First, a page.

Crime Opportunity theory is a theory that suggests that offenders make rational choices and thus choose targets that offer a high reward with little effort and risk. The occurrence of a crime depends on two things: the presence of at least one motivated offender who is ready or willing to engage in a crime, and the conditions of the environment in which that offender is situated, to wit, opportunities for crime. All crimes require opportunity but not every opportunity is followed by crime. Similarly a motivated offender is necessary for the commission of a crime but not sufficient. A large part of this theory focuses on how variations in life-style or routine activities affect the opportunities for crime (Hindelang, Gottfredson, and Garofalo 1978; Cohen and Felson 1979; Cohen, Felson, and Land 1980).
Opportunity thus becomes the limiting factor that determines the outcome in environments prone to crime because the offender generally has little or no control over the conditions of the environment, and the conditions that permit particular crimes are often rare, unlikely or preventable.
The idea that daily activities create the convergence in time and space of the three elements necessary for a crime to occur: motivated offenders, suitable targets, and the absence of capable guardians. The theory argues that available opportunities are an important component in the crime calculus. Choices in lifestyle on the part of potential victims may create or curtail crime opportunities for the motivated offender
The rational choice perspective tries to understand crime from the perspective of the offender. It is directly concerned with the thinking processes of offenders, how they evaluate criminal opportunities, why they decide to do one thing rather than another, and why they choose to obtain their ends by criminal and not legal means. This perspective has helped to explain why displacement does not always occur and has helped develop different ways to reduce opportunities for crime (Cornish and Clarke, 1986; Barnes, 1995).
According to criminologist C. Ray Jeffery, crime results partly from the opportunities presented by physical environment therefor it is possible to alter the physical environment so that crime is less likely to occur. He argues that sociologists overstated the social causes of crime, and neglected both biological and environmental determinants. Situational Crime Prevention introduces discrete managerial and environmental changes to reduce the opportunity for crimes to occur. It is focused on the settings for crime and seeks to predict the occurrence of crime. It suggests that much offending can appropriately be viewed not simply as the product of deep social, economic, and psycho-logical causes but also as the result of deliberate choices by individuals. Therefore, by making criminal action less attractive to offenders, criminal behavior can be curved.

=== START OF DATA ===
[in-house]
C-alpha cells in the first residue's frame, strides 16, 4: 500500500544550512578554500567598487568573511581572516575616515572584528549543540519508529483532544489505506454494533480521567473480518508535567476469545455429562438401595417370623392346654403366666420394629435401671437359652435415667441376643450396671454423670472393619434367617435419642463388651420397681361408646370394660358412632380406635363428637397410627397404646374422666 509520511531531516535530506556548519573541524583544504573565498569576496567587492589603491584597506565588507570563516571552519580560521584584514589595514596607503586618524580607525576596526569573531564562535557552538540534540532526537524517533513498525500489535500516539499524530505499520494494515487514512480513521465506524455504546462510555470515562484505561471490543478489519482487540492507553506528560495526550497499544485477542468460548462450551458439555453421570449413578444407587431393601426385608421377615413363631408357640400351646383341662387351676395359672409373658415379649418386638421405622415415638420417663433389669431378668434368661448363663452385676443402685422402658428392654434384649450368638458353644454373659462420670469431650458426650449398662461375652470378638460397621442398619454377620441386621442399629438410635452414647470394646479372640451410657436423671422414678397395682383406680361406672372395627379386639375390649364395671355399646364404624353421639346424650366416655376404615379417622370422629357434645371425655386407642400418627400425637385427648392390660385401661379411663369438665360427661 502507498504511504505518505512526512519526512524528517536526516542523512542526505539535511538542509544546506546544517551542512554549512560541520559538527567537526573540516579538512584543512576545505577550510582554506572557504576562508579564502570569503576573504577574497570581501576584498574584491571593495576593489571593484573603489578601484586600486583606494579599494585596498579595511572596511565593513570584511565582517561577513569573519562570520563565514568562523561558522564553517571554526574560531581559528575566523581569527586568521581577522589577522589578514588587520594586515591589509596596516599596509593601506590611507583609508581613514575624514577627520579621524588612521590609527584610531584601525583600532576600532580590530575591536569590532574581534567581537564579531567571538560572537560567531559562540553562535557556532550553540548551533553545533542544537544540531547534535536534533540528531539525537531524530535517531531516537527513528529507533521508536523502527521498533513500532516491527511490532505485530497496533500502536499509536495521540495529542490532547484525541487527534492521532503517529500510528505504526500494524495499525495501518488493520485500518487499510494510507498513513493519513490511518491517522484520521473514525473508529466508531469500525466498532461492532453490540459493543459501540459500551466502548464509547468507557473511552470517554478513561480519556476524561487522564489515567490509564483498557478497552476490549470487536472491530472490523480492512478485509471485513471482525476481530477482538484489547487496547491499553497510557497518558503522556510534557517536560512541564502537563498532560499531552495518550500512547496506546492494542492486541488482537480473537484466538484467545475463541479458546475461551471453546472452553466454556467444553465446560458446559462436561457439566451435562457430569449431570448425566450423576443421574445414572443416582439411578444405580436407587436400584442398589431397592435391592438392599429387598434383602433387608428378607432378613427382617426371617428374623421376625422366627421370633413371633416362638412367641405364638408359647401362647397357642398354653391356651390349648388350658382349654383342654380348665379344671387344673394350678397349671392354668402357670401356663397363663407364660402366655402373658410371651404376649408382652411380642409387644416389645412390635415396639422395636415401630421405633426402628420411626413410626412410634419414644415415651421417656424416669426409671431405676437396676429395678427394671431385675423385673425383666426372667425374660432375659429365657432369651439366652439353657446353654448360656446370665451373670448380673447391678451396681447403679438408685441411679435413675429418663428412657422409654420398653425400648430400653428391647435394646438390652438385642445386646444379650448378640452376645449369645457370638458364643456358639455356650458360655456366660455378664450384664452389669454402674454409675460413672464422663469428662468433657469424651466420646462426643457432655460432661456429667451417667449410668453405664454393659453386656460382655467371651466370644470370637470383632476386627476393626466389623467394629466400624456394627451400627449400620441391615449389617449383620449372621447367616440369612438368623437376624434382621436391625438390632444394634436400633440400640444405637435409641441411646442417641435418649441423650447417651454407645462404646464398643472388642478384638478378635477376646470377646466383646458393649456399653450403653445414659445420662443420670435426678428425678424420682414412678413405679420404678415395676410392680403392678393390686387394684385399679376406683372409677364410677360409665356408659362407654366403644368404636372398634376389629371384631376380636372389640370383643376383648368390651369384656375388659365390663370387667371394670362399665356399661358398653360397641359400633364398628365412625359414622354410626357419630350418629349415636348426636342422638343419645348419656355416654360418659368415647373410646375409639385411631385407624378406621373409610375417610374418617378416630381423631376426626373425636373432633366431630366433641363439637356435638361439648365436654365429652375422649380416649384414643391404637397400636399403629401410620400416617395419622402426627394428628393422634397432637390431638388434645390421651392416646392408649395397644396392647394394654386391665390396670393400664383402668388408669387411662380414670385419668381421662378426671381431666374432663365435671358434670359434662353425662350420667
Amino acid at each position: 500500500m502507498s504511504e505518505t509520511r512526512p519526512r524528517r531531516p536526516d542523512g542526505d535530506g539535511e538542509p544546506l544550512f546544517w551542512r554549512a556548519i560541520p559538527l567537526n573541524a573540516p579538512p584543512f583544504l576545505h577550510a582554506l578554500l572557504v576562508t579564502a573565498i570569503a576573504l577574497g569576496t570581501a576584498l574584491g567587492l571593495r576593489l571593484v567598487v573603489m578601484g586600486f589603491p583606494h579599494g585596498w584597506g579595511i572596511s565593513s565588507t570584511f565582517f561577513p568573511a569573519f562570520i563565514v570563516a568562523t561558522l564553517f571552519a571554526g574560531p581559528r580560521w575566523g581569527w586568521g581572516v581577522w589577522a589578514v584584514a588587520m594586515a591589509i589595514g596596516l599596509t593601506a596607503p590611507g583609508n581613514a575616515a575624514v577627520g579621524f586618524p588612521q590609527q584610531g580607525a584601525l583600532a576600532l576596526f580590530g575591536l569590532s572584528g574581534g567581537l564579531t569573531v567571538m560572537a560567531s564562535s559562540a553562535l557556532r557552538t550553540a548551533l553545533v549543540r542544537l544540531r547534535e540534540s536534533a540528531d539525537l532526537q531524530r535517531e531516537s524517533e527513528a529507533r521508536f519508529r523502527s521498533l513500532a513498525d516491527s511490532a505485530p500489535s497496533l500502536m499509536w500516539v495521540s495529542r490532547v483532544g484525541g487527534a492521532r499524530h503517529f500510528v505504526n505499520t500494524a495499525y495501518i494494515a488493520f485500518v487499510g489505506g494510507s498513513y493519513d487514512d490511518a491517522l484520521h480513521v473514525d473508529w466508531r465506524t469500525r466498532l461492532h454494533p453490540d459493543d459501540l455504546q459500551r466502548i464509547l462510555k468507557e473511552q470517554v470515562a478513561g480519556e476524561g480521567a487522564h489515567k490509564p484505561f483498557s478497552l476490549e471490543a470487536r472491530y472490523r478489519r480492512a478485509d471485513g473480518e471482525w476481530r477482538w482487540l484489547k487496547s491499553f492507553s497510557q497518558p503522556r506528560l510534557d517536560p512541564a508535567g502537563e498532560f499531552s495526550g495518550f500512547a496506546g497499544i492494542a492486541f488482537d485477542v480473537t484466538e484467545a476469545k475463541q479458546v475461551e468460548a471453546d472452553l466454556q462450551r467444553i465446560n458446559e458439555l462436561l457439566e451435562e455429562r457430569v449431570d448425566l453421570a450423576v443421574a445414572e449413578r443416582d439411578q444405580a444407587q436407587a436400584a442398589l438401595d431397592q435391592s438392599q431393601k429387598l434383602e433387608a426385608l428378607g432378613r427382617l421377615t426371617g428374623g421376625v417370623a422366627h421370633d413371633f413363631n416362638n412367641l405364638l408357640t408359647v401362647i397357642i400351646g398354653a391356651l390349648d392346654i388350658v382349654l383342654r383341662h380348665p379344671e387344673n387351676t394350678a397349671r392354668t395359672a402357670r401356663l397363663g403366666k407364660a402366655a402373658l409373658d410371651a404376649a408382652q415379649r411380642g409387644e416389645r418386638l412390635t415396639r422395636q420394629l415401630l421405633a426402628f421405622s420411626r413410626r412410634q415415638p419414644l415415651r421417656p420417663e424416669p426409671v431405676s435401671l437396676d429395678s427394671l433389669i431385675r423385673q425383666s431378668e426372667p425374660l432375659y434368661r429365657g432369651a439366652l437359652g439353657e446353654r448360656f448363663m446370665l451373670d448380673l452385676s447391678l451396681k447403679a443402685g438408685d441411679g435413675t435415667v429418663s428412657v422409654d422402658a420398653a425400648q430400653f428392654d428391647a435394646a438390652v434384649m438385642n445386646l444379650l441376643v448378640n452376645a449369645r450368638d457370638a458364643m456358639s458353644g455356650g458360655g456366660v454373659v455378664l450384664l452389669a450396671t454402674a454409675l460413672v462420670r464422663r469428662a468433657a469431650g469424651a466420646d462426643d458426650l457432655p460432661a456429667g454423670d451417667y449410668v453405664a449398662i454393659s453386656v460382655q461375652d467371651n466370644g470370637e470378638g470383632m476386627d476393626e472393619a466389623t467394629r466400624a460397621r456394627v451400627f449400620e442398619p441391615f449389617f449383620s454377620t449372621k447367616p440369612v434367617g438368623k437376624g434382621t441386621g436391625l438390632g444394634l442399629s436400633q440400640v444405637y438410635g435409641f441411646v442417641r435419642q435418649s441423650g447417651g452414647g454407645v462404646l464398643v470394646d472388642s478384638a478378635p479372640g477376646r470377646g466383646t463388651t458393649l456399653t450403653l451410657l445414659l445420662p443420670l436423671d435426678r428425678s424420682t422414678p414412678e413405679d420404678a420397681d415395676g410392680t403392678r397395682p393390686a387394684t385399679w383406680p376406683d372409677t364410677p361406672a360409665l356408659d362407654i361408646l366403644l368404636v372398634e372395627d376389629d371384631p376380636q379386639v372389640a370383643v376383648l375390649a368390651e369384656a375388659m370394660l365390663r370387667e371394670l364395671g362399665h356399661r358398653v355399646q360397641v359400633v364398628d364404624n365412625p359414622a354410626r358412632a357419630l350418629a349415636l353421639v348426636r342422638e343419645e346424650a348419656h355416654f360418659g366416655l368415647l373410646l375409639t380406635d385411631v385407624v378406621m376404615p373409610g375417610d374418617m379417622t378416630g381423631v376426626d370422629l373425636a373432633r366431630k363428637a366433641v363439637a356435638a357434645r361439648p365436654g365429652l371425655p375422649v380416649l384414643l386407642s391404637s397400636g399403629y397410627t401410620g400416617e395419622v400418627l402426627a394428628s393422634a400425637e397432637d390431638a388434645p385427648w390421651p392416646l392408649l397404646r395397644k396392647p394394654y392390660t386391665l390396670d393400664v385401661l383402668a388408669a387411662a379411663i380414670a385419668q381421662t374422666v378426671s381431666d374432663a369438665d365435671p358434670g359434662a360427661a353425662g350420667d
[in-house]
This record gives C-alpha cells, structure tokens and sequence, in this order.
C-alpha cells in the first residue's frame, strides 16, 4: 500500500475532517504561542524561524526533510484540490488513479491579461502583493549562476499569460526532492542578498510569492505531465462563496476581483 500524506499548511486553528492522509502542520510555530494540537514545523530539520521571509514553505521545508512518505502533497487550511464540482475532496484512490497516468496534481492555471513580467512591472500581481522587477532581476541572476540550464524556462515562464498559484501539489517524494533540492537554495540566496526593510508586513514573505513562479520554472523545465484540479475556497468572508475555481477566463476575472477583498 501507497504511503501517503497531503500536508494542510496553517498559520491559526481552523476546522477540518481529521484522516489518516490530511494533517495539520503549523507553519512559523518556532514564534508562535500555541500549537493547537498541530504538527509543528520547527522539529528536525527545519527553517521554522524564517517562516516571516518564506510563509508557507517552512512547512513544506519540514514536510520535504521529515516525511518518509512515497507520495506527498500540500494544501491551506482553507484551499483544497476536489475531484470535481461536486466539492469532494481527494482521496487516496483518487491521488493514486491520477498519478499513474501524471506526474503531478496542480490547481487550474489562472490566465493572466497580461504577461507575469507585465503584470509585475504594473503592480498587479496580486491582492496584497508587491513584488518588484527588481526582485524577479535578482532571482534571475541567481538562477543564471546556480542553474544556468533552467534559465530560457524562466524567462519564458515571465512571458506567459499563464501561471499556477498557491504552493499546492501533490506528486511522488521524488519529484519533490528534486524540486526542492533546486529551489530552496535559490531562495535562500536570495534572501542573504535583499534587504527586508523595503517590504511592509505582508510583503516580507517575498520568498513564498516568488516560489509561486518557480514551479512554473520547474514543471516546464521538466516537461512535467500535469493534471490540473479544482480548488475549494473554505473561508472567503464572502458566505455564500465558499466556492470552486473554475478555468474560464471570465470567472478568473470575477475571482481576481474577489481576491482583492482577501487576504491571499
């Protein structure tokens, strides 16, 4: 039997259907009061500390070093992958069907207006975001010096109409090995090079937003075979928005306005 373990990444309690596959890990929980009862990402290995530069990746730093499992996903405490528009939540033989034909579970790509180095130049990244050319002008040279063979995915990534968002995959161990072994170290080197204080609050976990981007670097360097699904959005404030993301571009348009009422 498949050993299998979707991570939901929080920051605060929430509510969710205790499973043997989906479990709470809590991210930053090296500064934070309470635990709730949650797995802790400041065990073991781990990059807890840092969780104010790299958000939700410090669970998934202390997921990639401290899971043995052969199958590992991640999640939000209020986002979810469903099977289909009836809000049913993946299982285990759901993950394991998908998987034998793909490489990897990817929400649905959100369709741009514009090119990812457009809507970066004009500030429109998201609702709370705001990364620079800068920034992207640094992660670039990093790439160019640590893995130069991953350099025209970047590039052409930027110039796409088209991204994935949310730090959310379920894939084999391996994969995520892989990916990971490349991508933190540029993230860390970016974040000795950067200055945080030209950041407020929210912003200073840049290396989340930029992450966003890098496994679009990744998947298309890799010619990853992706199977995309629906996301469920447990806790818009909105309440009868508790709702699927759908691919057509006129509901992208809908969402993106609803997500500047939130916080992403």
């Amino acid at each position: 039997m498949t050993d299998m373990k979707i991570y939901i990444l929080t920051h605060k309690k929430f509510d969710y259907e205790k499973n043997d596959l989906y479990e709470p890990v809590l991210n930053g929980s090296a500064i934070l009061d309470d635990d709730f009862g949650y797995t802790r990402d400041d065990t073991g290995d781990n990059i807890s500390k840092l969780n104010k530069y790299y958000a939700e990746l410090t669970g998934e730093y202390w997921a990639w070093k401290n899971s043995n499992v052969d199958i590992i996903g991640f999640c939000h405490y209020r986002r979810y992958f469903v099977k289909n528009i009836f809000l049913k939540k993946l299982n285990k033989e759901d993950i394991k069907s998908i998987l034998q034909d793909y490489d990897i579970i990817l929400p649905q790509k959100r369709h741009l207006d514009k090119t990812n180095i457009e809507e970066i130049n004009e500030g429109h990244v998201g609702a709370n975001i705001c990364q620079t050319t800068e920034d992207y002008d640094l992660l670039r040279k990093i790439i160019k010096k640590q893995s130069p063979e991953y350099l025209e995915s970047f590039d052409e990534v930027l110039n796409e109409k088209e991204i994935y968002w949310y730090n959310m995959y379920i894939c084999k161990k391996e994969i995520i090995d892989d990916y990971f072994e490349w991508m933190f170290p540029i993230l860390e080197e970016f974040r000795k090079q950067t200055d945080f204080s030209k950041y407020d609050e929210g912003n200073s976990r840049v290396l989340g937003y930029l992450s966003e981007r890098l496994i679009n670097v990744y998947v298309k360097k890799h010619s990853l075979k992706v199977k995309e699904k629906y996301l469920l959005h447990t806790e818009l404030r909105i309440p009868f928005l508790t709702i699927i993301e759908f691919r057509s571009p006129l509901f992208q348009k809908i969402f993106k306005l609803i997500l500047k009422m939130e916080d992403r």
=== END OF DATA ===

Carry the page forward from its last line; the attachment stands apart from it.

Since its conception, the opportunity theory has received much analysis, criticism, and reform. Through research and experimentation the theory has been improved by several different scholars each emphasizing their own ideas. Some of those ideas are stated below:A criminal act does not, however, result simply and inevitably from the presence of a criminally disposed individual. The conditions for crime must be right in terms of such situational factors as the availability of a vulnerable target and an appropriate opportunity (Clarke 229).
The life-style or routine activities of people alter the opportunity structure of crime, thereby explicitly influencing crime. High victimization rates of certain social categories can be explained by their choice of routine activities. Changes in routine activities in recent years (e.g., away-from-home travel, single-person households, and labor-force participation of both spouses) leave a high percentage of homes unattended during the day and night and place people in relatively unguarded environments (Cohen and Felson 1979).
A critical development of the crime opportunity theory is that crime itself breeds crime. One way this happens is that one person victimizes another who then victimizes a third person, and so on. This is called a Van Dijk chain, named after the Dutch criminologist who has studied victimization and helped formulate the crime opportunity theory.
There have been several studies conducted both inside and outside of the United States that illustrate the importance of opportunity in crime. See for example, "The Role of Opportunity in Crime Prevention and Possible Threats of Crime Control Benefits"